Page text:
Last night, Donald Trump tweeted:
With eleven Republican candidates running in Georgia (on Tuesday) for Congress, a runoff will be a win. Vote "R" for lower taxes & safety!— Donald J. Trump (@realDonaldTrump) April 18, 2017
Setting aside the fact that his typically atrocious grammar suggests "lower safety," which he clearly didn't mean...
The United States President just tweeted that a vote for his party is a vote for "safety." Wildly, dangerously inappropriate. https://t.co/vFI9G8PluO— Melissa McEwan (@Shakestweetz) April 18, 2017
What he almost certainly meant to convey is that the Republican Party keeps people safe better than the Democratic Party, and not the more sinister potential interpretation, which is that people who don't vote Republican risk their personal safety under his regime.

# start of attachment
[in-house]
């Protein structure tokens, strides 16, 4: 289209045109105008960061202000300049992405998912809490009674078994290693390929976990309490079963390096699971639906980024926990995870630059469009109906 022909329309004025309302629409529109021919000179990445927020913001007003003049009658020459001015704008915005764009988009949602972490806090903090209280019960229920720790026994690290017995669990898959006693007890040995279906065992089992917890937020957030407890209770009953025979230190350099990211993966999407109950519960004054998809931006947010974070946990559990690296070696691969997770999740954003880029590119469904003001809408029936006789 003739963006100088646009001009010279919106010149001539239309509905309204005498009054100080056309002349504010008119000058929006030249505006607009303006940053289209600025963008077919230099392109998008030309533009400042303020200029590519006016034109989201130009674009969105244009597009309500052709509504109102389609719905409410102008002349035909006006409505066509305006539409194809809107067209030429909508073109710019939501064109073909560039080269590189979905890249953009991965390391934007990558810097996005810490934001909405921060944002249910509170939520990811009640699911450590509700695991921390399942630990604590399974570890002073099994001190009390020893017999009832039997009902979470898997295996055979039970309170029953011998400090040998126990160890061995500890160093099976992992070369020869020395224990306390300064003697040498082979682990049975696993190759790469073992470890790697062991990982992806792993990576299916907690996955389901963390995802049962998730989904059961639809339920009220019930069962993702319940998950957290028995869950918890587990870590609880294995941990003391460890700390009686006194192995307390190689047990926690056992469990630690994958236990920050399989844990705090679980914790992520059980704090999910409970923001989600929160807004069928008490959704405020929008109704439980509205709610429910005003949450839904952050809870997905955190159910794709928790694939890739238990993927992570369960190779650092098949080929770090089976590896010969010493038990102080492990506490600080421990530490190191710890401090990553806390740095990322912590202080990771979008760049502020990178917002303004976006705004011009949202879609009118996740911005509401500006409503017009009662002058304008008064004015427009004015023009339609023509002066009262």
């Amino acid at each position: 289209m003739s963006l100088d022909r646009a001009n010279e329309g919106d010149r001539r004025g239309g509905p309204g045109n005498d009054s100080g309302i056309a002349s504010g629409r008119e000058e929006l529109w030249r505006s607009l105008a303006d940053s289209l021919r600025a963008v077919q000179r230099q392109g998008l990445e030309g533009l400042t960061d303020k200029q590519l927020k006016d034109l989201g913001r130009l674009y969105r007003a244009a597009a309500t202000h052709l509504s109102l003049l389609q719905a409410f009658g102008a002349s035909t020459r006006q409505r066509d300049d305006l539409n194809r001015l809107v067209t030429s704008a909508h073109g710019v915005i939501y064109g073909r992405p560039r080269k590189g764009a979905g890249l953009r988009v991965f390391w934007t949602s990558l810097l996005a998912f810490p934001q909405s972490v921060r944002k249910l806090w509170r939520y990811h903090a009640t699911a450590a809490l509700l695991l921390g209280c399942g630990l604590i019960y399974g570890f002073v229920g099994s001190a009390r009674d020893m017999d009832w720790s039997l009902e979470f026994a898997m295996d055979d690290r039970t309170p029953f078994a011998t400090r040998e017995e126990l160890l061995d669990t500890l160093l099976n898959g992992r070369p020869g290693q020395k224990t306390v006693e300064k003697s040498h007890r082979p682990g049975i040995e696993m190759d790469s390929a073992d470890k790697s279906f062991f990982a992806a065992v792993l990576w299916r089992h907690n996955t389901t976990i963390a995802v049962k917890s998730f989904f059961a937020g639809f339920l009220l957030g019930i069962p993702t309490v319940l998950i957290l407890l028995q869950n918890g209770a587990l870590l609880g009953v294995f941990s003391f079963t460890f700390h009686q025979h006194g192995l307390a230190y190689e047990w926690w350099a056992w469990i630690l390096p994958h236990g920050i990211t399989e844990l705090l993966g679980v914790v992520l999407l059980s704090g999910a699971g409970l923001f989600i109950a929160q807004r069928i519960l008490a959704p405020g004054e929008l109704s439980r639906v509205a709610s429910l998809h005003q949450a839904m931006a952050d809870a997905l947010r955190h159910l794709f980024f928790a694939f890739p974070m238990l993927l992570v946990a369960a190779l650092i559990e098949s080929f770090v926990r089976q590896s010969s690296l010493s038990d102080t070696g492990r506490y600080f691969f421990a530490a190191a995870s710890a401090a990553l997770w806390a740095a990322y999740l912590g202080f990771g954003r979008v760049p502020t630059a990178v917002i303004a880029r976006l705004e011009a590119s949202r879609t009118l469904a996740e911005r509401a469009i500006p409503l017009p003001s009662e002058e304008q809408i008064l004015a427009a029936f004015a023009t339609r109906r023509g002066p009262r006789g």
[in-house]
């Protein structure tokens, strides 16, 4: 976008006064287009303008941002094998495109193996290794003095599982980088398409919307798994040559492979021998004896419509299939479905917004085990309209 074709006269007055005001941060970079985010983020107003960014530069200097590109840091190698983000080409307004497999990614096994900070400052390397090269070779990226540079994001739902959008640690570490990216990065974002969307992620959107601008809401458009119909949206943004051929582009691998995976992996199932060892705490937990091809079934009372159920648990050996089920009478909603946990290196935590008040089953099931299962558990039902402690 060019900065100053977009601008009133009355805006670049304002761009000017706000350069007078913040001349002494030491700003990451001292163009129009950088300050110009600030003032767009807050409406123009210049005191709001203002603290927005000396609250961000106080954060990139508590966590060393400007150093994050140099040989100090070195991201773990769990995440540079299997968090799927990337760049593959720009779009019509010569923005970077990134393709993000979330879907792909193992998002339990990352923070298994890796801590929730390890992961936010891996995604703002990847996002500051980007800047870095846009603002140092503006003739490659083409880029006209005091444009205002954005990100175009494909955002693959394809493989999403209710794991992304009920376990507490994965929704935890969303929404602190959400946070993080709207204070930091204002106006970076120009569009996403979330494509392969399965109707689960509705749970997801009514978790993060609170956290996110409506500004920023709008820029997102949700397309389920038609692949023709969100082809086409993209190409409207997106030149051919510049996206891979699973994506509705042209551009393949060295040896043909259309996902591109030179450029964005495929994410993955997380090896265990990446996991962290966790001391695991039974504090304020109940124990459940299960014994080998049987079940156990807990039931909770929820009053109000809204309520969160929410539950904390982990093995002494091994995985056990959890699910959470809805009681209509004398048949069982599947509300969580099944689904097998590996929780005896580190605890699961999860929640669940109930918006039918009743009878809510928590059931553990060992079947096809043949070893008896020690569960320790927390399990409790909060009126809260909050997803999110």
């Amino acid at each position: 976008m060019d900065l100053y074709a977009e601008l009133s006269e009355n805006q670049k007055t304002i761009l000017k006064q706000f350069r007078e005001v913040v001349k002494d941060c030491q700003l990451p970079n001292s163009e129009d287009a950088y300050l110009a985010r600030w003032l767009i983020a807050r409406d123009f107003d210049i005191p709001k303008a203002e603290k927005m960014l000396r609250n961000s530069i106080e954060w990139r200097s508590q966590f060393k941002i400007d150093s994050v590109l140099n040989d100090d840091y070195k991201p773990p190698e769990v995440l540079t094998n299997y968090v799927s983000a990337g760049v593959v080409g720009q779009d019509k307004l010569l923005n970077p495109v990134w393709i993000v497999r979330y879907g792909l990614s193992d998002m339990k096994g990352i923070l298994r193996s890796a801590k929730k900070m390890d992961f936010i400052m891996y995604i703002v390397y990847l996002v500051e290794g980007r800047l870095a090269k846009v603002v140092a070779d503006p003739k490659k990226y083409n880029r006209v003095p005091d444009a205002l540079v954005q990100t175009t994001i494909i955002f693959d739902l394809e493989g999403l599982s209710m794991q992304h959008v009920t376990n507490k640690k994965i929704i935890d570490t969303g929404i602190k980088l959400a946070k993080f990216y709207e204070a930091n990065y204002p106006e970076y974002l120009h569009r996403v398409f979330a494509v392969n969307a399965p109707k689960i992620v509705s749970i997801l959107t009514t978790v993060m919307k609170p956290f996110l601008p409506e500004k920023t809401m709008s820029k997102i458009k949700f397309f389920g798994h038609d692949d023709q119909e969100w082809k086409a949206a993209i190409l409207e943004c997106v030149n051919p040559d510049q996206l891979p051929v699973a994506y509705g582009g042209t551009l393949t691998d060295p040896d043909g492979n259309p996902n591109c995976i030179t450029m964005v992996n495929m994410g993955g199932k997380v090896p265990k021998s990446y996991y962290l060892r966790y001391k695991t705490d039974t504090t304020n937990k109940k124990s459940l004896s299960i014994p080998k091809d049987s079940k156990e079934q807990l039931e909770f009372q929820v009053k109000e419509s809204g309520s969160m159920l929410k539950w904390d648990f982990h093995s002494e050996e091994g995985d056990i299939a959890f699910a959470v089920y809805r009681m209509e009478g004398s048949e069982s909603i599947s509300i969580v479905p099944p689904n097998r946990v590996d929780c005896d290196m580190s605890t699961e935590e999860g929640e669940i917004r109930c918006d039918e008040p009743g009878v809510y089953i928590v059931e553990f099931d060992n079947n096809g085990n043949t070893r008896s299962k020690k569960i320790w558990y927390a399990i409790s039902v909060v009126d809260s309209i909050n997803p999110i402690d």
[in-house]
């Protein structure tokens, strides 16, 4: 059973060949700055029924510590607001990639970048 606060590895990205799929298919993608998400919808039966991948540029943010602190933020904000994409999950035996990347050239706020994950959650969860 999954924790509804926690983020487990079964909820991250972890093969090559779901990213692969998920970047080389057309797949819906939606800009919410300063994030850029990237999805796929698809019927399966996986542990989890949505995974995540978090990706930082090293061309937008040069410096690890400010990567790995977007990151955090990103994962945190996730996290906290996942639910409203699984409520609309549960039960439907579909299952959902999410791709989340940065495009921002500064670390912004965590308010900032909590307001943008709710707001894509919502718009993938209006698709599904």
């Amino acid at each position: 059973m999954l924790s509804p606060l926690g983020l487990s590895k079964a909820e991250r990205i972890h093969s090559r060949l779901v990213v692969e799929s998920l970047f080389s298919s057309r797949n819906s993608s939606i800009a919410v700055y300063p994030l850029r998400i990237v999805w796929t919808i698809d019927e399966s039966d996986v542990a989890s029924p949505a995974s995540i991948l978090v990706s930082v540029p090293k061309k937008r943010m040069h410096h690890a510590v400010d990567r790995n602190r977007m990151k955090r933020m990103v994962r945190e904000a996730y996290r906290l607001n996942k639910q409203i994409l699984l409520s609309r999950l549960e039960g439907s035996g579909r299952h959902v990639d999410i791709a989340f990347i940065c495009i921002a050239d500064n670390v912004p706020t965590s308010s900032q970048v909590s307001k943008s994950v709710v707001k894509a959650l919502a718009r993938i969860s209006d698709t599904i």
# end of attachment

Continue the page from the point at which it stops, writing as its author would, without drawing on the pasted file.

But even the former, more generous interpretation is bad enough.
Candidates make this sort of argument all the time: My party is the party that will best protect you. But the president occupies a different role. Different, even, than presidential candidates. Because the office itself demands different behavior.
Trump doesn't care. His ruthless partisanship and talk of his "enemies" from his Twitter platform is incredibly inappropriate. It is divisive, and hastens the erosion of anything resembling national unity. Which, ironically, makes us less safe.
Like everything else he does.